So we built the wall, and the entire wall was joined together up to half its height, for the people had a mind to work. (Nehemiah 4:6, NKJV).

Everyone has certain skills that they enjoy and do well. I can cook, although not gourmet, and I have fun doing craft projects. Certain things I do out of necessity but with no real talent. I can hammer a nail to hang a picture, but I can’t build anything. I am dangerous around a tube of caulk and have average success with a paintbrush. What I have never attempted is to build a wall. But let me tell you about the wall builders in the Book of Nehemiah

A little background. Nehemiah, a Jewish man, served as the cupbearer in the Persian court of King Artaxerxes. This was a very trusted position, and Nehemiah apparently enjoyed the favor of the king. When Artaxerxes noticed his sad countenance and inquired why, Nehemiah replied, “May the king live forever! Why should my face not be sad, when the city, the place of my fathers’ tombs, lies waste, and its gates are burned with fire?” (Nehemiah 2:3, NKJV). The king granted Nehemiah’s request to return to Jerusalem and begin to rebuild. The king even offered timber from his forest.

Nehemiah was neither a priest nor a prophet. He was a layman with passion and a purpose. The task ahead of him and his fellow Israelites would not be easy. Adversaries tried to hinder their progress as they rebuilt, but God sustained them. Even though the population of Jerusalem was low and the opposition great, the people “had a mind to work.” At times this meant building with one hand while holding a weapon in the other. Working together they completed the overwhelming task of rebuilding the gates and the city walls in just fifty-two days. What an amazing picture of what happens when everyone works in unity!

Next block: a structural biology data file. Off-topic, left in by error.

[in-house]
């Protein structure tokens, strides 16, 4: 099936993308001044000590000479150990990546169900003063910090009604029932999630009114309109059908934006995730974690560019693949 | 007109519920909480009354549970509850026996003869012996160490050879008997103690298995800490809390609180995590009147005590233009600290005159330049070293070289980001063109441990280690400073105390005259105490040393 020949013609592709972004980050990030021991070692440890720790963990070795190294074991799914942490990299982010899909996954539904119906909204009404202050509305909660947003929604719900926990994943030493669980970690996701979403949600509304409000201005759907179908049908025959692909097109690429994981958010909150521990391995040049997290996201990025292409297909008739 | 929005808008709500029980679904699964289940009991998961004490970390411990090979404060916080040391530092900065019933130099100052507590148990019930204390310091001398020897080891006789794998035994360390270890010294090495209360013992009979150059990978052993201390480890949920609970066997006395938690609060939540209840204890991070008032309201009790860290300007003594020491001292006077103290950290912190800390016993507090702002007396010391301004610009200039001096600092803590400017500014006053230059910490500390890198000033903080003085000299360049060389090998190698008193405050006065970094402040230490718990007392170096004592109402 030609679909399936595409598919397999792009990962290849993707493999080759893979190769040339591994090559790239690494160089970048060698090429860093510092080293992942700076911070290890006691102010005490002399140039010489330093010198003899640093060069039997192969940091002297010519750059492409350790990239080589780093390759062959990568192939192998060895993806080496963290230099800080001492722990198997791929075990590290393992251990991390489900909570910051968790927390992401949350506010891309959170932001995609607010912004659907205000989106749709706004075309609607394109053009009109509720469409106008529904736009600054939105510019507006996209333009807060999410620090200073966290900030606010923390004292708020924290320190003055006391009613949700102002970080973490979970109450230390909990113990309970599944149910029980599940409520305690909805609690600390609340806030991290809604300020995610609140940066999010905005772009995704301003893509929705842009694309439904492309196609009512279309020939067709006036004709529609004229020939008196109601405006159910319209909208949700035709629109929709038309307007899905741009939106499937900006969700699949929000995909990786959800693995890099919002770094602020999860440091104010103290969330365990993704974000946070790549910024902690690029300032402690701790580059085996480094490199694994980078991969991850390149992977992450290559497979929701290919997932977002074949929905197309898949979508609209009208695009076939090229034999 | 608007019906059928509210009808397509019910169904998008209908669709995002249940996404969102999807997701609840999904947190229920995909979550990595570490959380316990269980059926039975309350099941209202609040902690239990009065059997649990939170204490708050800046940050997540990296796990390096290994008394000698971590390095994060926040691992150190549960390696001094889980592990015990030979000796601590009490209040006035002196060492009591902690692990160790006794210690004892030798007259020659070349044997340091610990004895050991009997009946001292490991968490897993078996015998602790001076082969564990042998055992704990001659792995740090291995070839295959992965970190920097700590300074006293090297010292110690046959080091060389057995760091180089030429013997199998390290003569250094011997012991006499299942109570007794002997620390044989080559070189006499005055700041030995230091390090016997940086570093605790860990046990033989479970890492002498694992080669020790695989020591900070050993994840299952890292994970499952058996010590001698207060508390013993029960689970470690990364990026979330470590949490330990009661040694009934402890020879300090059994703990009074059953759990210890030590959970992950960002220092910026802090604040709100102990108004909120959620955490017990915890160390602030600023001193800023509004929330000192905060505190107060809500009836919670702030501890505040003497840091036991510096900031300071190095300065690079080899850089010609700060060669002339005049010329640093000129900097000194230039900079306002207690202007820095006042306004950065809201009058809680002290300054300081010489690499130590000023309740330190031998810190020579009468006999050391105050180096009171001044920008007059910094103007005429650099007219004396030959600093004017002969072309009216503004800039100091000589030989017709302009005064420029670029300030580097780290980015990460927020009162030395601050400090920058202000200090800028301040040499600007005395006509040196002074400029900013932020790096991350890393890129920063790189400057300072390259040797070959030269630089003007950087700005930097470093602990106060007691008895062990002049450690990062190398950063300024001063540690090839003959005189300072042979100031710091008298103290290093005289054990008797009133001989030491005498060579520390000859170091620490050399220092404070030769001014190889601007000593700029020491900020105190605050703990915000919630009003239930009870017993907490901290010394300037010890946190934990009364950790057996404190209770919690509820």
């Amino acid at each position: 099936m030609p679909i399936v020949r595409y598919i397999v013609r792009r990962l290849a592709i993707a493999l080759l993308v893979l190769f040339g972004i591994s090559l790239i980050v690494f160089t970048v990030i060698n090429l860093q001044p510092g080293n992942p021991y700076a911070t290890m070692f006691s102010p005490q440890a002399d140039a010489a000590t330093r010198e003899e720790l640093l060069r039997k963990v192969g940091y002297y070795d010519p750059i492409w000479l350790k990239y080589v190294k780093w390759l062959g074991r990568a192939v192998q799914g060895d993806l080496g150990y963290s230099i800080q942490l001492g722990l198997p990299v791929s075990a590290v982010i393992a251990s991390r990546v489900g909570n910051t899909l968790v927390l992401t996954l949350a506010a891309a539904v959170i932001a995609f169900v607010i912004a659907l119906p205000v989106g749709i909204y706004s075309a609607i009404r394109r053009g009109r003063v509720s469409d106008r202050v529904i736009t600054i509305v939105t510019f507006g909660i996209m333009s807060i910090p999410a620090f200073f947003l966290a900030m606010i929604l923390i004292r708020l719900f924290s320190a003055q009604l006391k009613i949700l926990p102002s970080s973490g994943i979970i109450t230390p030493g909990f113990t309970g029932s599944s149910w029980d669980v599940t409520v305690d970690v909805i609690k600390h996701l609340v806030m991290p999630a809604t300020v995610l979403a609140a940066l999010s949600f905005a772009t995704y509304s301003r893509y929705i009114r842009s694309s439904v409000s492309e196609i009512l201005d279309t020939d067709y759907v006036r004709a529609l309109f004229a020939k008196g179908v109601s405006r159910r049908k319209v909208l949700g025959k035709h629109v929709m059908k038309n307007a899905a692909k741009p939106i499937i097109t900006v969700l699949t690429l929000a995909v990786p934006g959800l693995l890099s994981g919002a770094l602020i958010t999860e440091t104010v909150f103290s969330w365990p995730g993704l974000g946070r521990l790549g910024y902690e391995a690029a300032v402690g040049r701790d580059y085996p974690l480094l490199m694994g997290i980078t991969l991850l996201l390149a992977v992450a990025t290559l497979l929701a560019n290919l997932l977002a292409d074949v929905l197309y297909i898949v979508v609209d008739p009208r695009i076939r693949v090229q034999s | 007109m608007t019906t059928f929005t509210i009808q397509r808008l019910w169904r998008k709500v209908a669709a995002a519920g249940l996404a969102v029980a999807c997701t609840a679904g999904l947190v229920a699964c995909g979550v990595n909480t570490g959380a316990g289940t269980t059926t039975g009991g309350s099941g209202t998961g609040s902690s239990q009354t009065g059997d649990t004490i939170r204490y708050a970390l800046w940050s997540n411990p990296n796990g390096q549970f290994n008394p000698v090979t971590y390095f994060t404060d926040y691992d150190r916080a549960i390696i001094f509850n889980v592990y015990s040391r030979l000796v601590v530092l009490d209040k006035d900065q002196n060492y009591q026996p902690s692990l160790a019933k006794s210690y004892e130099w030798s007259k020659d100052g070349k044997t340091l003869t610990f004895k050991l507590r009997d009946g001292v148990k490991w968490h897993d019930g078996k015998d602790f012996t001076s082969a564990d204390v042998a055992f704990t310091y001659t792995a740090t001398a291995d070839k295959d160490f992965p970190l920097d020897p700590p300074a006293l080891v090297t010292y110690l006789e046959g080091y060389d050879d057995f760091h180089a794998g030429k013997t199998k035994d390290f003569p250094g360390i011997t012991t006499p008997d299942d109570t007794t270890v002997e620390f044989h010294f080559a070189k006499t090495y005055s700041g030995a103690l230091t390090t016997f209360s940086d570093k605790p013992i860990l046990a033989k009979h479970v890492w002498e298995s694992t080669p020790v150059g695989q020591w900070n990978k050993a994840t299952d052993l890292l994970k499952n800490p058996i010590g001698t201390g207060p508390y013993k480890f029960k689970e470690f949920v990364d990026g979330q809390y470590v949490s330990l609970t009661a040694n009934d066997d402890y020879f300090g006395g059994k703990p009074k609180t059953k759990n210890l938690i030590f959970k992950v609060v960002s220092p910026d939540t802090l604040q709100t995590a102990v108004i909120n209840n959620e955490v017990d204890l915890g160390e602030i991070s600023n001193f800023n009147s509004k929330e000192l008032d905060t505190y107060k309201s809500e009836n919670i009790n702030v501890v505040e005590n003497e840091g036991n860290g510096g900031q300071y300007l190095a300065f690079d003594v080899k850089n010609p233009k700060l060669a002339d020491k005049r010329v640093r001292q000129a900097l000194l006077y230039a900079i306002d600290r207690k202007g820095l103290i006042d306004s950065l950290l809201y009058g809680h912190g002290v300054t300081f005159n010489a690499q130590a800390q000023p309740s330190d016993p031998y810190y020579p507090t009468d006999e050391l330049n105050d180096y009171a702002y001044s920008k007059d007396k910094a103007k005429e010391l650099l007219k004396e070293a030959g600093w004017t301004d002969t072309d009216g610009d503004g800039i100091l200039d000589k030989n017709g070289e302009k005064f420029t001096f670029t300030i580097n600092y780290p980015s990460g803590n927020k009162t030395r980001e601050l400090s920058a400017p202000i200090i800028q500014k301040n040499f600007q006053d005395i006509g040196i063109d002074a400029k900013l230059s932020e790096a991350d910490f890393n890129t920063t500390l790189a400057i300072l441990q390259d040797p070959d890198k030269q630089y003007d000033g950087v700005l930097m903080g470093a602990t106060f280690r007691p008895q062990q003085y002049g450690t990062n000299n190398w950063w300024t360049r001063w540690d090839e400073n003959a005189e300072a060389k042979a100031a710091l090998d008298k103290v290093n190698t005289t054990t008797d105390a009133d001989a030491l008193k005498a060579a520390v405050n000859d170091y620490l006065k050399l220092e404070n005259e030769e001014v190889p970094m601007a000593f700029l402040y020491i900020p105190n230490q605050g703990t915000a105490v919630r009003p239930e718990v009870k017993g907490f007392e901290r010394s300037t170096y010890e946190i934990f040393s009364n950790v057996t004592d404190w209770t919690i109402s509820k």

Although I’ve read the Book of Nehemiah many times, I recently noticed certain details. Rebuilding the wall required hard manual labor, but not all (maybe none) were builders by trade. Chapter three mentions a perfumer, goldsmiths, merchants, and even women. Building a wall may not have been in their skill set, but each willingly stepped up to the task. Desperate times demanded everyone’s help regardless of their level of ability. Everyone could do something—and they did. The people did all they could, and then God did the rest.

Nehemiah was a cupbearer, not a stonemason. Uzziel was a goldsmith, Hananiah a perfumer, and Rephaiah a ruler’s son. Yet these men of varied talents worked side by side to see the wall rebuilt.

There may be times in our walk with God when we will be asked to push beyond the things we do well, our specific skills, to stand in the gap with others. Just as the citizens of Jerusalem needed unity to rebuild the walls, the church needs unity to face whatever opposition Satan may bring against us. Within the church, a teenager may work beside a lawyer, a tow truck driver, or a retired teacher. Our unity binds us to a common purpose.

Ecclesiastes 9:19 tells us, “Whatever your hand finds to do, do it with your might” (NKJV). When we bind together, the enemy is defeated and God’s work will be accomplished.


Mary enjoys traveling, meeting new people, and spending time with old friends. Although directionally challenged, she would rather take the back roads with their discoveries than the boredom of the interstate.

Comments are closed.